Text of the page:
“Tenkan, a term in several martial arts for a swift, 180-degree pivoting move, has provided the economist and Asia specialist Jacques Gravereau with an analogy for illustrating the ability of the Japanese people to carry out radical changes in direction collectively, flexibly, and energetically.”
Does the policy shift initiated a few months ago by the Japanese authorities qualify as tenkan? On this one, the jury is still out, but in any event, this experiment already represents a key stage in the crisis affecting the developed countries.
To highlight its importance, we are publishing two papers on this question. The first one, a brief attempt to put Japan’s deflationary episode into perspective, seeks to shed light on why the country was previously in so little of a hurry to deal with this affliction, and why it now feels compelled to take an entirely new tack. Download 1st article.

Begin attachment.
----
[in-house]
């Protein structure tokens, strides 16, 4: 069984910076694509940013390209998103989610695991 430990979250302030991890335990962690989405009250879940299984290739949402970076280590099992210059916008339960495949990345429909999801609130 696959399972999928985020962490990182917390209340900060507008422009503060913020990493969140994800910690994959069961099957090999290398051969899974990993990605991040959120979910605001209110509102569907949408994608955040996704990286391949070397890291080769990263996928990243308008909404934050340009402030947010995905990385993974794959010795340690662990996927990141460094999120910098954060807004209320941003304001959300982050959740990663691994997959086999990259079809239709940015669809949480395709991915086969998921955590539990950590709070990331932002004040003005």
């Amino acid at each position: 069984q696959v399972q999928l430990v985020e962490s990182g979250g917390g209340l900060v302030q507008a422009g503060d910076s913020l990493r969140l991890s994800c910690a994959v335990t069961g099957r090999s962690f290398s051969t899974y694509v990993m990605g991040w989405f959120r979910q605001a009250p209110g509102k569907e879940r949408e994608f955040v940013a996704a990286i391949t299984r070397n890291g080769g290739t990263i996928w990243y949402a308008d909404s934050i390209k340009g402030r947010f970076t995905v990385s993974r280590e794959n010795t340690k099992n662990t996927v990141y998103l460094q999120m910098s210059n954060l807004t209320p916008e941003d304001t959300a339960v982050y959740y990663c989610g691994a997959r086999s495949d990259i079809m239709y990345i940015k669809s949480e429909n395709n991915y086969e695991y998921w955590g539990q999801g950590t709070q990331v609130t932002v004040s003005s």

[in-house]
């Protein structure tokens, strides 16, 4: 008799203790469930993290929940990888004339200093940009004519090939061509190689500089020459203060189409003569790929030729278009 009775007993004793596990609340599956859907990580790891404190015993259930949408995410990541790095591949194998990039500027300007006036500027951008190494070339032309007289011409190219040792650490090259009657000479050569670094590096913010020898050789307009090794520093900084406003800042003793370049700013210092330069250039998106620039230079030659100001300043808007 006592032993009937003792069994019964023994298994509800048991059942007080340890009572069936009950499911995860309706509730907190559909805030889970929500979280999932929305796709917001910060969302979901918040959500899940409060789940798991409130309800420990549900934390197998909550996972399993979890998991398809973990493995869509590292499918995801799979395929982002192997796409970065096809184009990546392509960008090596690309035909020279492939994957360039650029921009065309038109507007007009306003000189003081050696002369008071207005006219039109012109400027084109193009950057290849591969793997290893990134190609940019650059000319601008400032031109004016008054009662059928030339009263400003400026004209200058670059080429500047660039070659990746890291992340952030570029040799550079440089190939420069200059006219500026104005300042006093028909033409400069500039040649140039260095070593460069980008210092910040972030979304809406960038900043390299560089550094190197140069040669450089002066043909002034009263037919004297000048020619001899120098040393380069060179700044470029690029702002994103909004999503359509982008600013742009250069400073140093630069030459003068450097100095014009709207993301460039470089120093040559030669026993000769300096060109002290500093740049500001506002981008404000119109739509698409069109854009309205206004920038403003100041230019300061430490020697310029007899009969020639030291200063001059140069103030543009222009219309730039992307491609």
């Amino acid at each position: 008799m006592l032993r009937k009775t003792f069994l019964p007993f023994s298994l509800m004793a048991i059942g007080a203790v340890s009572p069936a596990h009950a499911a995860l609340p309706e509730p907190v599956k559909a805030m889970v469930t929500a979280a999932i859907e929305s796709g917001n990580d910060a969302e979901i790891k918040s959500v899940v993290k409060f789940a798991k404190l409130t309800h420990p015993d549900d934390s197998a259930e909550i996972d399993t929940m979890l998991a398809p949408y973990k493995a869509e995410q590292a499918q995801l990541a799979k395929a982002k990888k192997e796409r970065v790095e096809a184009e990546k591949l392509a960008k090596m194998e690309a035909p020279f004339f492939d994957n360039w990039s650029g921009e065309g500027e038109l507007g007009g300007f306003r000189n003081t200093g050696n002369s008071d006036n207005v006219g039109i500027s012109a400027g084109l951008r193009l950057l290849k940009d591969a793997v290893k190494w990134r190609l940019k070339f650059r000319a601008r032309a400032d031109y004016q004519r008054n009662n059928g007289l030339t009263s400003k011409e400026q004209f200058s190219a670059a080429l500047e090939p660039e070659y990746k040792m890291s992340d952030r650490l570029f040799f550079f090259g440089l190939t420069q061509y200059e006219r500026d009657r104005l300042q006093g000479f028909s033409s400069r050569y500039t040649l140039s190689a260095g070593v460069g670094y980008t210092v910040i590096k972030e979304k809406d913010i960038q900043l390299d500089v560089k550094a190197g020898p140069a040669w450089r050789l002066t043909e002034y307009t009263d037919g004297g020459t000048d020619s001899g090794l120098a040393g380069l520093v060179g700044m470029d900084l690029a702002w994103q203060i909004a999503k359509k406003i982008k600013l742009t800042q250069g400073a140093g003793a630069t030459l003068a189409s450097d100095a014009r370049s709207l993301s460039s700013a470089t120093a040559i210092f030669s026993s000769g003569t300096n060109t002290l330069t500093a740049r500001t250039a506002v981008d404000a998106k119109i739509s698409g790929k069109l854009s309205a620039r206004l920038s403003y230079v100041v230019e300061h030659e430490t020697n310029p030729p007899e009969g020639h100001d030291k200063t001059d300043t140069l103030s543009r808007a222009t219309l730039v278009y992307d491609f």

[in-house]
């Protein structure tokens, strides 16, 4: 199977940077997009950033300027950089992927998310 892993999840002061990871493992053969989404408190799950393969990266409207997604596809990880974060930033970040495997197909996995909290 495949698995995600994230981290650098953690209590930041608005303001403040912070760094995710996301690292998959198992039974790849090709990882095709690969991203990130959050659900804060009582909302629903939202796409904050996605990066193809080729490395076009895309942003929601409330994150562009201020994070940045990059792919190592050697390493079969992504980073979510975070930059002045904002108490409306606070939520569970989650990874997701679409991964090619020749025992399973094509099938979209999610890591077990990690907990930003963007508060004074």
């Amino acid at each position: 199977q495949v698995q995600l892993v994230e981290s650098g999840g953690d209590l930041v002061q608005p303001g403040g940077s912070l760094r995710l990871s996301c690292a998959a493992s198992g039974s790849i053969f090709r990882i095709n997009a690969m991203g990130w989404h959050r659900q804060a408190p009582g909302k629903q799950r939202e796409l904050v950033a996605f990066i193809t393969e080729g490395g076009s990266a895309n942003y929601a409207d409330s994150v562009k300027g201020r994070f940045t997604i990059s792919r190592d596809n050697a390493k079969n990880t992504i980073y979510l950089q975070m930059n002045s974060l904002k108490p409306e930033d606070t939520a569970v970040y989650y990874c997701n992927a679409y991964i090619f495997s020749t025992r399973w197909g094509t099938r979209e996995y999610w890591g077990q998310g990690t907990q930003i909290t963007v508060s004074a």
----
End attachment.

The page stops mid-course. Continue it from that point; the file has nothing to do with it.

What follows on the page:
The second paper is by Frank Benzimra, a specialist on the Japanese economy and financial markets based in Asia for about ten years, who has been kind enough to share his thoughts with us. He begins by explaining how Japan managed to make it through fifteen years of extremely high public debt without lapsing into chaos. He then goes on to discuss the pioneering aspects of Prime Minister Abe’s new policy. In conclusion, he puts forward three possible scenarios for the outcome of “Abenomics,” along with the three investment strategies they imply. Departing from our usual practice, we are publishing this contribution in English. Download Frank Benzimra’s article.